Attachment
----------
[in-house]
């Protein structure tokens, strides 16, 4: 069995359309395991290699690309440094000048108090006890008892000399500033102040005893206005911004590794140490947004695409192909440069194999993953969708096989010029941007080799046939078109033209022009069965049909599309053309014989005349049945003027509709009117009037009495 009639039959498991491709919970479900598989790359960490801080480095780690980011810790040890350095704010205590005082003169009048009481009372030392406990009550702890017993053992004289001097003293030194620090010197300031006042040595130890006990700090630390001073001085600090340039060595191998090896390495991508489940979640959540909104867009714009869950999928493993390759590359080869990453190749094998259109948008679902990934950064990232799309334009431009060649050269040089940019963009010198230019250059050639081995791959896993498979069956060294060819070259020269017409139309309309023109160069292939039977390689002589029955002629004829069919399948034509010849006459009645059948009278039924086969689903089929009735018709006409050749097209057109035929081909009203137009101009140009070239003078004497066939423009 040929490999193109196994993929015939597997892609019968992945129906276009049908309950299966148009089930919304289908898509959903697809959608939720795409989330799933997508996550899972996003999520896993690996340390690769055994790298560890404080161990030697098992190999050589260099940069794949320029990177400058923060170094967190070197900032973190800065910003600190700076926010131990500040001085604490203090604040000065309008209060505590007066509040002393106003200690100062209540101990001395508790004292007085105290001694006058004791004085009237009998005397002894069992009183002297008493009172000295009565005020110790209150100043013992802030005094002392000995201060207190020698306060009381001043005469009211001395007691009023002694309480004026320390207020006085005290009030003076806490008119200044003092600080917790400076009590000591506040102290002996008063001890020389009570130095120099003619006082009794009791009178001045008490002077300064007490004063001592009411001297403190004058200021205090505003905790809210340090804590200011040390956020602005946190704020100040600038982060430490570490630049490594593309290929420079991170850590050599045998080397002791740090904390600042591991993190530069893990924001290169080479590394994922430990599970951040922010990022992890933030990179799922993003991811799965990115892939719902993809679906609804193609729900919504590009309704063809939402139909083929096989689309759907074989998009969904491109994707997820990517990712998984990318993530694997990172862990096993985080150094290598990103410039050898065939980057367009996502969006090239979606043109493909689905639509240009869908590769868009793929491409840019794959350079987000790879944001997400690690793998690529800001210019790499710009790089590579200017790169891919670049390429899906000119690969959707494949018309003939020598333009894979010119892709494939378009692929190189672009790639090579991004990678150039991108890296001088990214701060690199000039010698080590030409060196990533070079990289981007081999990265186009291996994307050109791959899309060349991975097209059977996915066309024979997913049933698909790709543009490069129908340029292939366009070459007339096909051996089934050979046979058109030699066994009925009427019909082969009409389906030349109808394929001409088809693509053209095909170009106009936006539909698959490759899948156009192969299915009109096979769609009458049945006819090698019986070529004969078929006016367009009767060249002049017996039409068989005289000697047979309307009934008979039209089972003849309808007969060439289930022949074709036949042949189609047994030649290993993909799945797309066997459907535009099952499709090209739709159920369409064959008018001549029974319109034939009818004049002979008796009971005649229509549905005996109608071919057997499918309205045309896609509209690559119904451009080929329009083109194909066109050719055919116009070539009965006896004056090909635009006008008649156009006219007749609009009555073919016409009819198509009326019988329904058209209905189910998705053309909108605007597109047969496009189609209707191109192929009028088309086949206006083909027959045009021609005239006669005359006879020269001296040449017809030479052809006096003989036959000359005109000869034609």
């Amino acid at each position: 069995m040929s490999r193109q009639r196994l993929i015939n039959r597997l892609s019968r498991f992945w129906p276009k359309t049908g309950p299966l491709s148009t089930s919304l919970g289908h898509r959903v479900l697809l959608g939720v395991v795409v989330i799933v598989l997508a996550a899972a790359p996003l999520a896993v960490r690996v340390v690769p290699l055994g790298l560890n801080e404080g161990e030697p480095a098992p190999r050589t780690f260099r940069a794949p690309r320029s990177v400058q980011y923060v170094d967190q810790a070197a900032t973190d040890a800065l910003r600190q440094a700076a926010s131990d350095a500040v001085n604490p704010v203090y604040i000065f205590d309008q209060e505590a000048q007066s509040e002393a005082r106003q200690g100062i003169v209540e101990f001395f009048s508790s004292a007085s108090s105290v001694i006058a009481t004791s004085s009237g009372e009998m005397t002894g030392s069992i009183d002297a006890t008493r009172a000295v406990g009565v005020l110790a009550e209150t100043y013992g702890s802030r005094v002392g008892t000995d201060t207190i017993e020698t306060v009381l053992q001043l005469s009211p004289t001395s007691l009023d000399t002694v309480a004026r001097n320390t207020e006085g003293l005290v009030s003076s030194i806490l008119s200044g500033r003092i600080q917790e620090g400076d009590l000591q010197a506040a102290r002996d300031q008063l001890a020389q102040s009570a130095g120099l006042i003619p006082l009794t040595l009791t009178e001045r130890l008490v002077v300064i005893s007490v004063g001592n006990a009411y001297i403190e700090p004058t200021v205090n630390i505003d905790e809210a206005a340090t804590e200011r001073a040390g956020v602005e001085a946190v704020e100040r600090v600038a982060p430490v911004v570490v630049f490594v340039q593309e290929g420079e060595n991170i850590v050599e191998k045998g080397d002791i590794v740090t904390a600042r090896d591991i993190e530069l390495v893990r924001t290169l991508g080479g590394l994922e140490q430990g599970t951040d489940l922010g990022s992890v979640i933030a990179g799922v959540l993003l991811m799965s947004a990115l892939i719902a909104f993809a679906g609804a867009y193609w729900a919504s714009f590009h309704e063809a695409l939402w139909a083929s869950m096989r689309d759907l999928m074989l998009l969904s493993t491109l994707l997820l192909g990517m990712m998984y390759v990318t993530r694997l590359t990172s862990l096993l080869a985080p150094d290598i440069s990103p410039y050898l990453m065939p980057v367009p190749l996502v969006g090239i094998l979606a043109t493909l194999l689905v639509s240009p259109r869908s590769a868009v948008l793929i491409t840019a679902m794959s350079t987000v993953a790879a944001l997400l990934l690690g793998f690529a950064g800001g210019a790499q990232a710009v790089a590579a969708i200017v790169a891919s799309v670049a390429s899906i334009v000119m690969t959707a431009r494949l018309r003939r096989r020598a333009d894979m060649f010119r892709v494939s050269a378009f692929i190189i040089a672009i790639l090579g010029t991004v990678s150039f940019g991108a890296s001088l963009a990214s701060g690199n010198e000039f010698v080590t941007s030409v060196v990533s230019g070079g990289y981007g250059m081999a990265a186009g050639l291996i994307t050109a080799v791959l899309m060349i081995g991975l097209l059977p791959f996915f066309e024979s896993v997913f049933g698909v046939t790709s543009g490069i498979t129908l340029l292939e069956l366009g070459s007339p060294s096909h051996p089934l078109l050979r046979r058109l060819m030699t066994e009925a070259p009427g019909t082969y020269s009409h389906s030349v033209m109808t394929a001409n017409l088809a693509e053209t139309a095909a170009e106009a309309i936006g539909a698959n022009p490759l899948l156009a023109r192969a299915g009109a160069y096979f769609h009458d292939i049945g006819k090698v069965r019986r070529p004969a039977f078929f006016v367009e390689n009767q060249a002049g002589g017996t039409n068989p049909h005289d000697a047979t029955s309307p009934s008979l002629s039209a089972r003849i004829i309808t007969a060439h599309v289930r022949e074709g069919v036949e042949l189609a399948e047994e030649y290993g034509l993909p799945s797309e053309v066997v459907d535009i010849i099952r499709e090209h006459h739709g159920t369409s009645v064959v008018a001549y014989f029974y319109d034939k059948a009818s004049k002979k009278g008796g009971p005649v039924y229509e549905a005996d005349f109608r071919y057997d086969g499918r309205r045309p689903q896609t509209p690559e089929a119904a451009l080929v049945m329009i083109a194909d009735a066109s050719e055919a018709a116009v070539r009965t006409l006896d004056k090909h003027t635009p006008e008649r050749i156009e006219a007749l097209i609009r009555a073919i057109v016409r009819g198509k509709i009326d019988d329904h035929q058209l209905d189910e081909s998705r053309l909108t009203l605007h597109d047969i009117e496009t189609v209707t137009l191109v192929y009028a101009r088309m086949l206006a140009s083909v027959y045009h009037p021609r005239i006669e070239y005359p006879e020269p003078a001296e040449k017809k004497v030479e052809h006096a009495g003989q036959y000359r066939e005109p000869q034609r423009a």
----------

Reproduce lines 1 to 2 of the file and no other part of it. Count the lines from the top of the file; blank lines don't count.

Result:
[in-house]
């Protein structure tokens, strides 16, 4: 069995359309395991290699690309440094000048108090006890008892000399500033102040005893206005911004590794140490947004695409192909440069194999993953969708096989010029941007080799046939078109033209022009069965049909599309053309014989005349049945003027509709009117009037009495 009639039959498991491709919970479900598989790359960490801080480095780690980011810790040890350095704010205590005082003169009048009481009372030392406990009550702890017993053992004289001097003293030194620090010197300031006042040595130890006990700090630390001073001085600090340039060595191998090896390495991508489940979640959540909104867009714009869950999928493993390759590359080869990453190749094998259109948008679902990934950064990232799309334009431009060649050269040089940019963009010198230019250059050639081995791959896993498979069956060294060819070259020269017409139309309309023109160069292939039977390689002589029955002629004829069919399948034509010849006459009645059948009278039924086969689903089929009735018709006409050749097209057109035929081909009203137009101009140009070239003078004497066939423009 040929490999193109196994993929015939597997892609019968992945129906276009049908309950299966148009089930919304289908898509959903697809959608939720795409989330799933997508996550899972996003999520896993690996340390690769055994790298560890404080161990030697098992190999050589260099940069794949320029990177400058923060170094967190070197900032973190800065910003600190700076926010131990500040001085604490203090604040000065309008209060505590007066509040002393106003200690100062209540101990001395508790004292007085105290001694006058004791004085009237009998005397002894069992009183002297008493009172000295009565005020110790209150100043013992802030005094002392000995201060207190020698306060009381001043005469009211001395007691009023002694309480004026320390207020006085005290009030003076806490008119200044003092600080917790400076009590000591506040102290002996008063001890020389009570130095120099003619006082009794009791009178001045008490002077300064007490004063001592009411001297403190004058200021205090505003905790809210340090804590200011040390956020602005946190704020100040600038982060430490570490630049490594593309290929420079991170850590050599045998080397002791740090904390600042591991993190530069893990924001290169080479590394994922430990599970951040922010990022992890933030990179799922993003991811799965990115892939719902993809679906609804193609729900919504590009309704063809939402139909083929096989689309759907074989998009969904491109994707997820990517990712998984990318993530694997990172862990096993985080150094290598990103410039050898065939980057367009996502969006090239979606043109493909689905639509240009869908590769868009793929491409840019794959350079987000790879944001997400690690793998690529800001210019790499710009790089590579200017790169891919670049390429899906000119690969959707494949018309003939020598333009894979010119892709494939378009692929190189672009790639090579991004990678150039991108890296001088990214701060690199000039010698080590030409060196990533070079990289981007081999990265186009291996994307050109791959899309060349991975097209059977996915066309024979997913049933698909790709543009490069129908340029292939366009070459007339096909051996089934050979046979058109030699066994009925009427019909082969009409389906030349109808394929001409088809693509053209095909170009106009936006539909698959490759899948156009192969299915009109096979769609009458049945006819090698019986070529004969078929006016367009009767060249002049017996039409068989005289000697047979309307009934008979039209089972003849309808007969060439289930022949074709036949042949189609047994030649290993993909799945797309066997459907535009099952499709090209739709159920369409064959008018001549029974319109034939009818004049002979008796009971005649229509549905005996109608071919057997499918309205045309896609509209690559119904451009080929329009083109194909066109050719055919116009070539009965006896004056090909635009006008008649156009006219007749609009009555073919016409009819198509009326019988329904058209209905189910998705053309909108605007597109047969496009189609209707191109192929009028088309086949206006083909027959045009021609005239006669005359006879020269001296040449017809030479052809006096003989036959000359005109000869034609």